The owners of a 1920s mansion needed a more convenient access to their vast garden. In- stead of reaching directly into greenery, the new access opens onto a garden room, de ned by folded waved concrete walls. Its minimal interface allows the volume to develop as far as possible into the garden: it’s all about living in nature, a classical modern topic inspired by the traditional elements found on the site.
From the garden, the fragmented façades, partially hidden by trees, climbing plants and bushes, hide the extension’s real size, and this, combined with its unexpected shape makes it impossible to understand the volume’s exact proportions from nearby. The in situ con- crete wall poured into waved bre-cement boards quotes a petri ed shabby garden shed.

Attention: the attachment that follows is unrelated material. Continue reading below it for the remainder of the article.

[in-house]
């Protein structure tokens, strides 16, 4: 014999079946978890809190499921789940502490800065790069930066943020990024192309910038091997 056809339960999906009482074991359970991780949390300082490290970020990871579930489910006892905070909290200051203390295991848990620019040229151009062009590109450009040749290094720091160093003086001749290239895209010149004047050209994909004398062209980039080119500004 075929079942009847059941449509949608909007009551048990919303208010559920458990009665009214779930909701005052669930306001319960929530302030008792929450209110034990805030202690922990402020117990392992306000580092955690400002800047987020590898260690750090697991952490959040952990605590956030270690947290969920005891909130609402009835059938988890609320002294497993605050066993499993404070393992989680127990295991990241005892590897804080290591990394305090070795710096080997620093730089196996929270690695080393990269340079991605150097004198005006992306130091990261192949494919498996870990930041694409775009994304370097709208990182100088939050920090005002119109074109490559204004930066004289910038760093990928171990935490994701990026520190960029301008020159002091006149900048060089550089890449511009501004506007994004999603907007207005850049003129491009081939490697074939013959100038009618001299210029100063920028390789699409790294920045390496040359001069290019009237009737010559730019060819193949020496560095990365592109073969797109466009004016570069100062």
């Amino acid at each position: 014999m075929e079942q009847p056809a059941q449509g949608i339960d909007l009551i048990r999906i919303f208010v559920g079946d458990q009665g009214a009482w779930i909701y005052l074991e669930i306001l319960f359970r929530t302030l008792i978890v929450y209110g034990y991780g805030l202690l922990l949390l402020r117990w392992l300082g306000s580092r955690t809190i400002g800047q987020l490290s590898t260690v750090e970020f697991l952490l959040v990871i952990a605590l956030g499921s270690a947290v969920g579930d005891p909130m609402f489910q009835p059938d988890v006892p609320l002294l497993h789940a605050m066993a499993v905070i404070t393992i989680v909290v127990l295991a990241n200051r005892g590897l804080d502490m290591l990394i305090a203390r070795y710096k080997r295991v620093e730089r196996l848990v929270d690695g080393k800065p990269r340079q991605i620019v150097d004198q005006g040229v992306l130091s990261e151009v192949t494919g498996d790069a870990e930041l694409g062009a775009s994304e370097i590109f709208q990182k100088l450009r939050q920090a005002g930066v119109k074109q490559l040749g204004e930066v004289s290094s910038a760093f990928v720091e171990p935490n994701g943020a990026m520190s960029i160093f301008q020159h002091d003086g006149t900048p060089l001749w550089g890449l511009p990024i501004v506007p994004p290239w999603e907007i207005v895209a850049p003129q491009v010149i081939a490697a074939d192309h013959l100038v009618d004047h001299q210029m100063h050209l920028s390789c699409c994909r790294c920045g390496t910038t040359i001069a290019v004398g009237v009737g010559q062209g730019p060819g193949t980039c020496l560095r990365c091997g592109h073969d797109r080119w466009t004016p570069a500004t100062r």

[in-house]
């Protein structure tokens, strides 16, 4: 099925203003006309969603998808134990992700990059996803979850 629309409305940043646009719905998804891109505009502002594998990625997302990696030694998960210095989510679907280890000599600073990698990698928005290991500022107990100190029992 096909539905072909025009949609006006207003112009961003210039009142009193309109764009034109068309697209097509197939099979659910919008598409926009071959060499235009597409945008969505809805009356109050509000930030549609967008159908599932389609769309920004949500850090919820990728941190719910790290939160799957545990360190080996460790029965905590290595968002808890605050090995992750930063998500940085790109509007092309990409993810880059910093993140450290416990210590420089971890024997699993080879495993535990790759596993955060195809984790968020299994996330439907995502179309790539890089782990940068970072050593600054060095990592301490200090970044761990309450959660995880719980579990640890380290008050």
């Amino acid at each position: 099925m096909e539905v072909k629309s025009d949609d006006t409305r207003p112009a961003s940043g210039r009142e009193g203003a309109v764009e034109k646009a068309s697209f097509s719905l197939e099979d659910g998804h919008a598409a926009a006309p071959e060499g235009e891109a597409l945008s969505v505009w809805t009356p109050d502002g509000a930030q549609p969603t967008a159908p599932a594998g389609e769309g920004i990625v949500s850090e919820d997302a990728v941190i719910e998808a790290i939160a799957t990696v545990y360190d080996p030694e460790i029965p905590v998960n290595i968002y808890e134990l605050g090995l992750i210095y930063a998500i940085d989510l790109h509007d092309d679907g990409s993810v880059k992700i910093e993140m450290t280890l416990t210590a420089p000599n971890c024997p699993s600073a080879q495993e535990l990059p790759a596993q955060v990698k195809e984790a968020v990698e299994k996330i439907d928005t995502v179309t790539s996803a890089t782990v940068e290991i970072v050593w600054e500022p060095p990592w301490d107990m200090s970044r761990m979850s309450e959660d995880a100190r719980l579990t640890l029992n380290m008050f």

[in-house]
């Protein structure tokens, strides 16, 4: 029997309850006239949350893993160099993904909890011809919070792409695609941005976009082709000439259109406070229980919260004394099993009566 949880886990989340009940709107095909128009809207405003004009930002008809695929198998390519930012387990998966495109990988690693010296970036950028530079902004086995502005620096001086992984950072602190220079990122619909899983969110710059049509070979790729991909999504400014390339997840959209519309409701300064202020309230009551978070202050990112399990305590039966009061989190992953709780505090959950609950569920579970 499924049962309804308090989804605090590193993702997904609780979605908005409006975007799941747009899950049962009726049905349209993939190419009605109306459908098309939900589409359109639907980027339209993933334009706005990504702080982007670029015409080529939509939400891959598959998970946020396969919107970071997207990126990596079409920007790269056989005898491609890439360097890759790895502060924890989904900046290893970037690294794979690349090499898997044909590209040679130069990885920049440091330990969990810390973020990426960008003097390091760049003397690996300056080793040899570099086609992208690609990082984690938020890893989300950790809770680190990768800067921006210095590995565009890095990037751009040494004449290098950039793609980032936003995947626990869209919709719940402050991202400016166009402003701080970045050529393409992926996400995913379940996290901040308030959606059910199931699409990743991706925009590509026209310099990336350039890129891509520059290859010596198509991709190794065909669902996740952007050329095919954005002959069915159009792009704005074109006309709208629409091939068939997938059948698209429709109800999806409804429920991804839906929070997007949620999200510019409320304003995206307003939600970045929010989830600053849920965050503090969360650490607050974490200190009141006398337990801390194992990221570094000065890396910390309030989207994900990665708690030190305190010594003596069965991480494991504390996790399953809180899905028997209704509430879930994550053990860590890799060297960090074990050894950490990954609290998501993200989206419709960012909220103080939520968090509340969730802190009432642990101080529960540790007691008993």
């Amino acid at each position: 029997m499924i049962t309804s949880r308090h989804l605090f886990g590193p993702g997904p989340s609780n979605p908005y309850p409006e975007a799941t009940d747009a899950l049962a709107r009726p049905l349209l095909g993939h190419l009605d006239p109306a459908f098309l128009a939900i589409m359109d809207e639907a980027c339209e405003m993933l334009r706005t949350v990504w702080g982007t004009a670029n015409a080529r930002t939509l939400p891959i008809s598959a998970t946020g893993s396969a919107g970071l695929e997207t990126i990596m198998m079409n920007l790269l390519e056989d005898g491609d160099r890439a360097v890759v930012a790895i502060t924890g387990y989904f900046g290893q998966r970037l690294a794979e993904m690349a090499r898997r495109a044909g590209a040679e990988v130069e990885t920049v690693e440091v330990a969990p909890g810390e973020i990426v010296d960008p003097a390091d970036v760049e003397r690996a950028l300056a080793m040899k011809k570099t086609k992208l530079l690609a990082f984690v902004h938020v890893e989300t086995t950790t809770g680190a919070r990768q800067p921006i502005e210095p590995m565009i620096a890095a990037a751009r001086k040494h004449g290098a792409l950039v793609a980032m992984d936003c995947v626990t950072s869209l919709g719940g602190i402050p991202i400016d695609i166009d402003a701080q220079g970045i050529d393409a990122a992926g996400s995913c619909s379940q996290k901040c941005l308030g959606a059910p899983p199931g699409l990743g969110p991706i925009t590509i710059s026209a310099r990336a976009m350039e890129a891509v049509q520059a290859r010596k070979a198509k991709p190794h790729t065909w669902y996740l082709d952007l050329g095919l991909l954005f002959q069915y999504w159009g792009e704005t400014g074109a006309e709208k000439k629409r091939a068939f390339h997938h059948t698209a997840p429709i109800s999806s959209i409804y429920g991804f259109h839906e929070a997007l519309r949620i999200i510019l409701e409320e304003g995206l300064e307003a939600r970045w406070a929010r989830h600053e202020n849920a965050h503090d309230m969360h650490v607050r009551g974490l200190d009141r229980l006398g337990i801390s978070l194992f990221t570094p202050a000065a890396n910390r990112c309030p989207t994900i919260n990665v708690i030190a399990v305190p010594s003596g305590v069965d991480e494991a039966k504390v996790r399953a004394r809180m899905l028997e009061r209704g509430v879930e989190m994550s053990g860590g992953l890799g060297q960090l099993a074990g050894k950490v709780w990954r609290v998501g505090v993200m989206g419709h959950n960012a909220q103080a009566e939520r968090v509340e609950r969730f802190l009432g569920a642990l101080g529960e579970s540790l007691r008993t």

Inside, another camou age strategy occurs. All-encompassing wallpaper with a botanical pattern merges with the real views of nature. This traditional bourgeois motif refers to the turn-of-the-century atmosphere found in the residence: the darkening of the space empha- sizes the light romantic garden. On the one hand, the thin aluminium frames of the large windows, which completely slide into the wall, suggest a modernist gazebo celebrating an open relationship between inside and outside. On the other hand, the clear opening cut inside the wall, a window, turns it into a classic garden pavilion.